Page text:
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Thursday, August 21, 2008
Updated: August 25, 5:55 PM ET
Underclassmen All-America Lacrosse Classic

By Mike Grimala
ESPNRISE.com

TOWSON, Md. – The last thing anyone expects to see in an All-Star showcase is defense. The players have barely met, let alone practiced their rotations, and offensive highlights usually generate the most buzz.
 
Yet there was Class of 2009 midfielder Sarah Lloyd on Saturday, flying around the defensive end and willing the Baltimore underclassmen girls to an 18-11 victory over the New Jersey squad at the Under Armour All-American Classic. Lloyd didn't score a goal or register an assist, but her physical presence set the tone for the game.
 
"That's just my style," said Lloyd, a midfielder for Severna Park (Md.). "I don't like to see the other team score."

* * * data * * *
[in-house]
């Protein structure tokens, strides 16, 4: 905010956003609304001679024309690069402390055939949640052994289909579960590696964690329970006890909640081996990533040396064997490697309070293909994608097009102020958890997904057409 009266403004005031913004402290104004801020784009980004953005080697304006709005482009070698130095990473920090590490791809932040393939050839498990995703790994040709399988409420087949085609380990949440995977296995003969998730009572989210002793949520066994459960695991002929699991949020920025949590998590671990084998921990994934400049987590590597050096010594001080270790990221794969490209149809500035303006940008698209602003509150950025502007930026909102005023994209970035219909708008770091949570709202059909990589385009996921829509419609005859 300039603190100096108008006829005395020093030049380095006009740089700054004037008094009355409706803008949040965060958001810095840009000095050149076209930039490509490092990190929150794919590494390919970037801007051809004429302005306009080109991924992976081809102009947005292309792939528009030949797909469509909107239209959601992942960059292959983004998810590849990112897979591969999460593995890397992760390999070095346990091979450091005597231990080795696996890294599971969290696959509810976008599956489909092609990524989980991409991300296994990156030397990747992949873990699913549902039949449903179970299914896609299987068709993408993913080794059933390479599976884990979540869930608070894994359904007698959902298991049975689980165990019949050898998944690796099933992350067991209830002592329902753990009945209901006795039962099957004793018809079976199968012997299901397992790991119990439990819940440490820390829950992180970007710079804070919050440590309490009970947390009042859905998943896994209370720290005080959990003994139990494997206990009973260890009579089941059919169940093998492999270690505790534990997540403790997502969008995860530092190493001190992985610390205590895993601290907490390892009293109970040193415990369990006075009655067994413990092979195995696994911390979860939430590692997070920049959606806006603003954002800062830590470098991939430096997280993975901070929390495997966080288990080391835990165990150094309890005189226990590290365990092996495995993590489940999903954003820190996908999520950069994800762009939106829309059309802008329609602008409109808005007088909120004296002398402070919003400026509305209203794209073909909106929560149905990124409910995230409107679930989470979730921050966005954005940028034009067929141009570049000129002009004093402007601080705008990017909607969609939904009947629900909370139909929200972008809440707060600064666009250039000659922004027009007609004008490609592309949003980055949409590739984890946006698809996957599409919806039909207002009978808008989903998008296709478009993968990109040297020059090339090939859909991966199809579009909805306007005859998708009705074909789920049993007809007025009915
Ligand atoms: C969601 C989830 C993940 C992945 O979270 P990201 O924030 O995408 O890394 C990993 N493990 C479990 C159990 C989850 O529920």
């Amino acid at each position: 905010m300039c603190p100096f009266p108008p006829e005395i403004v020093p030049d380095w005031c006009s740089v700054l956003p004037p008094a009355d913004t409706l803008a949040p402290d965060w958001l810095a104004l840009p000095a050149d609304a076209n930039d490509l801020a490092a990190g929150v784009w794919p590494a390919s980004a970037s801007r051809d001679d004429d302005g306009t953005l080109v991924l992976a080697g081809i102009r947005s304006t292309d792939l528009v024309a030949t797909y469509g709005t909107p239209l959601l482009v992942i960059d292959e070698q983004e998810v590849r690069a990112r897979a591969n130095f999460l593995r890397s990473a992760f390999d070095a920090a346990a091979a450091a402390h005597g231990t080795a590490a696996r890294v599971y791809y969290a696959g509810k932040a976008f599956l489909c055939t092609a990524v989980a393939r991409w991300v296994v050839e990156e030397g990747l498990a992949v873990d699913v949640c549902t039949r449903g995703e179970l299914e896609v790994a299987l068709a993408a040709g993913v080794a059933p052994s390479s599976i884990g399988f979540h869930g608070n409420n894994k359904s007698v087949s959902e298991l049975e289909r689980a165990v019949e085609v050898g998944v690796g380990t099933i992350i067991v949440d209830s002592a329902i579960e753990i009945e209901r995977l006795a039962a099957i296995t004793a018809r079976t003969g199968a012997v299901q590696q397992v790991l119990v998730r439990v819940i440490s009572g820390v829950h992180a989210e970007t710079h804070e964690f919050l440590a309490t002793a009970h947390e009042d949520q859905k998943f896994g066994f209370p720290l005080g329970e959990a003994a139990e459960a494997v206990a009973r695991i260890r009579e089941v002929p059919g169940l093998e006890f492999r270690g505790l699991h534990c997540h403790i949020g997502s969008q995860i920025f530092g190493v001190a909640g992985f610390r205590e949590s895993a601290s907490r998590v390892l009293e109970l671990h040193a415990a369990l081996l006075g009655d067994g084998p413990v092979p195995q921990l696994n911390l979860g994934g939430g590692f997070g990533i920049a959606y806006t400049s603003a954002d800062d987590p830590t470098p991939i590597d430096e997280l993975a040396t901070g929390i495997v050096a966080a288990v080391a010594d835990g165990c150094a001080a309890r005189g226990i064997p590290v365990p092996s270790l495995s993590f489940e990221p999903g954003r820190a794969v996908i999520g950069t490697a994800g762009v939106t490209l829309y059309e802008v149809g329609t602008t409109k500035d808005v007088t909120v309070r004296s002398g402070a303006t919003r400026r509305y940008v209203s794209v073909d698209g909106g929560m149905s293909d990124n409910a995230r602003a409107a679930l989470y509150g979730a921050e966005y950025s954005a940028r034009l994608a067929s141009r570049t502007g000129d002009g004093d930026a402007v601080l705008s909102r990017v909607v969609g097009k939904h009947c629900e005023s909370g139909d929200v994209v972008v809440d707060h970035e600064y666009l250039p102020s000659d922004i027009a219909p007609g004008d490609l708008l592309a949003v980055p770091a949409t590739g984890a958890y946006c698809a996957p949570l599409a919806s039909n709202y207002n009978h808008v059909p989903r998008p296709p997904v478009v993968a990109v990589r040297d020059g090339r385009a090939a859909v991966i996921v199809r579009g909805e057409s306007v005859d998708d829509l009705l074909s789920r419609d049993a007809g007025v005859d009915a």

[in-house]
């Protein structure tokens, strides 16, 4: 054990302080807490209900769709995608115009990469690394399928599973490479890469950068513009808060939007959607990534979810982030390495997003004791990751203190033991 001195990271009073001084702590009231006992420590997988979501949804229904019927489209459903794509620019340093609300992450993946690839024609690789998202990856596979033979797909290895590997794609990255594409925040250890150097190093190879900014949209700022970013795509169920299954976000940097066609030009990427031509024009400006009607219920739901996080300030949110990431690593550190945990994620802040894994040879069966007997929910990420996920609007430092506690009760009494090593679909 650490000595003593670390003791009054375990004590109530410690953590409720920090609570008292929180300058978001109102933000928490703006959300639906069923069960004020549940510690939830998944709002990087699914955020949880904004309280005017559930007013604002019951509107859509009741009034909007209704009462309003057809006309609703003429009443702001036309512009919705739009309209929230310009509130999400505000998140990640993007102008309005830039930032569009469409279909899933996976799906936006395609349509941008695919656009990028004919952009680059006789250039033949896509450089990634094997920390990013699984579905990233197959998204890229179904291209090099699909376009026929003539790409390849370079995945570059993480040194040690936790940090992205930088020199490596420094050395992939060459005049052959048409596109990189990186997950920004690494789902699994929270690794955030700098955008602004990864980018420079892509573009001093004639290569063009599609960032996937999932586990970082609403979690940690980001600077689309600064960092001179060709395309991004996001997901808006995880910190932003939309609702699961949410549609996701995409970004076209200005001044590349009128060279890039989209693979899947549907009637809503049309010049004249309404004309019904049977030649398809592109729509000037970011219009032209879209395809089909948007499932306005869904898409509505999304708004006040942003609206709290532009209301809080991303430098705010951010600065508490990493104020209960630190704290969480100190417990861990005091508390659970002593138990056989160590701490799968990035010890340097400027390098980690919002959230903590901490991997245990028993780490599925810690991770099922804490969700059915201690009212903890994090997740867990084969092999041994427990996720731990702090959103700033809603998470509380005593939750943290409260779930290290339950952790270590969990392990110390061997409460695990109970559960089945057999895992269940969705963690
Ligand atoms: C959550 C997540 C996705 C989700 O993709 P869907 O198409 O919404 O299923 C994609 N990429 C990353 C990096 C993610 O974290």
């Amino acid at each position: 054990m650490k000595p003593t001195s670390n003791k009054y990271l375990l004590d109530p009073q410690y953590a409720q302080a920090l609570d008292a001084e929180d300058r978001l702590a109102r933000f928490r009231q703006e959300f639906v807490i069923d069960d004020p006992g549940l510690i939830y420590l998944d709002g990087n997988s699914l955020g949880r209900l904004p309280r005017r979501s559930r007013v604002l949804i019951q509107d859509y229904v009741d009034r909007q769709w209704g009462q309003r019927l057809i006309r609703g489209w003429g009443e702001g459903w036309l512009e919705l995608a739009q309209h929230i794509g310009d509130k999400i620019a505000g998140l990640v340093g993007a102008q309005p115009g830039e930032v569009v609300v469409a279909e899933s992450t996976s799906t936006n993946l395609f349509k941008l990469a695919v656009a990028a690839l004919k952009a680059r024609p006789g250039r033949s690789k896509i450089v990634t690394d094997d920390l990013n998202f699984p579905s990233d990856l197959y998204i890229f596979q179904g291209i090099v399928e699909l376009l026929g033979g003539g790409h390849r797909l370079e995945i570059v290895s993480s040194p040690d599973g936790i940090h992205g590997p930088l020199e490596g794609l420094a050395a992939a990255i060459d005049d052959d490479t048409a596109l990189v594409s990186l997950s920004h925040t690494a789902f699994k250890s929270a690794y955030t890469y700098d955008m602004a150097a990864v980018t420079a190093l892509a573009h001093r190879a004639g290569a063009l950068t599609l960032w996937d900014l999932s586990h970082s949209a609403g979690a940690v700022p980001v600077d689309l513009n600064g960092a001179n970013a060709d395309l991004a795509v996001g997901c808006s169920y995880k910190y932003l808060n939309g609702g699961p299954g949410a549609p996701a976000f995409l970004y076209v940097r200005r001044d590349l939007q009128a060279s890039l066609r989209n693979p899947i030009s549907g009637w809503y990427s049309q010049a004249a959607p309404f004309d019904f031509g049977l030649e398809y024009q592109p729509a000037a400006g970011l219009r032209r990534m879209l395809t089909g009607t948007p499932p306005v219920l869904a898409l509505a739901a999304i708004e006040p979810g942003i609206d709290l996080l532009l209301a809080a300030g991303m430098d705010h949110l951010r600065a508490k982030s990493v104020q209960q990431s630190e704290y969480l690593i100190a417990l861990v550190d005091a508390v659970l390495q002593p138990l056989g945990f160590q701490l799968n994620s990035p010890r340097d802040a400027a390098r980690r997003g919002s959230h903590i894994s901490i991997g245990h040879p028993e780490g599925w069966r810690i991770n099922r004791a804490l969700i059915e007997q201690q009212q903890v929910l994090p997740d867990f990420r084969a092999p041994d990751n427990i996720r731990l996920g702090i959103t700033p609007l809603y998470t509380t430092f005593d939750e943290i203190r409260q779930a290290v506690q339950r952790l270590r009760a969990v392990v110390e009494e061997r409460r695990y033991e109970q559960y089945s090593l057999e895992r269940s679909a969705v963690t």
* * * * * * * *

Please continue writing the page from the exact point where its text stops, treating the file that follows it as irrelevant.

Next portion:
Archbishop Spalding (Md.) attack Danielle Kirk took home MVP honors with a three-goal, four-assist effort, but it was impossible to ignore the effect Lloyd's defense had on securing the win.

 
Lloyd entered the game as a substitute with the game tied, 1-1, near the four-minute mark of the first half. Over the next 25 minutes, New Jersey scored just three times, and Baltimore rolled into halftime with a 14-4 lead.
 
Her effort stood out most around the goal, as she used her physical style to frustrate New Jersey's top scorers. The 5-foot-8 Lloyd deflected passes, pushed opponents off their spots and won just about every ball in her area.
 
Evan O'Neill, New Jersey's leading scorer with six goals, was astounded by the intensity of the Baltimore defense.
 
"They were very aggressive," said O'Neill, a Class of 2009 attack from Northern Highlands (N.J.). "They got up into our face and it was hard to get around."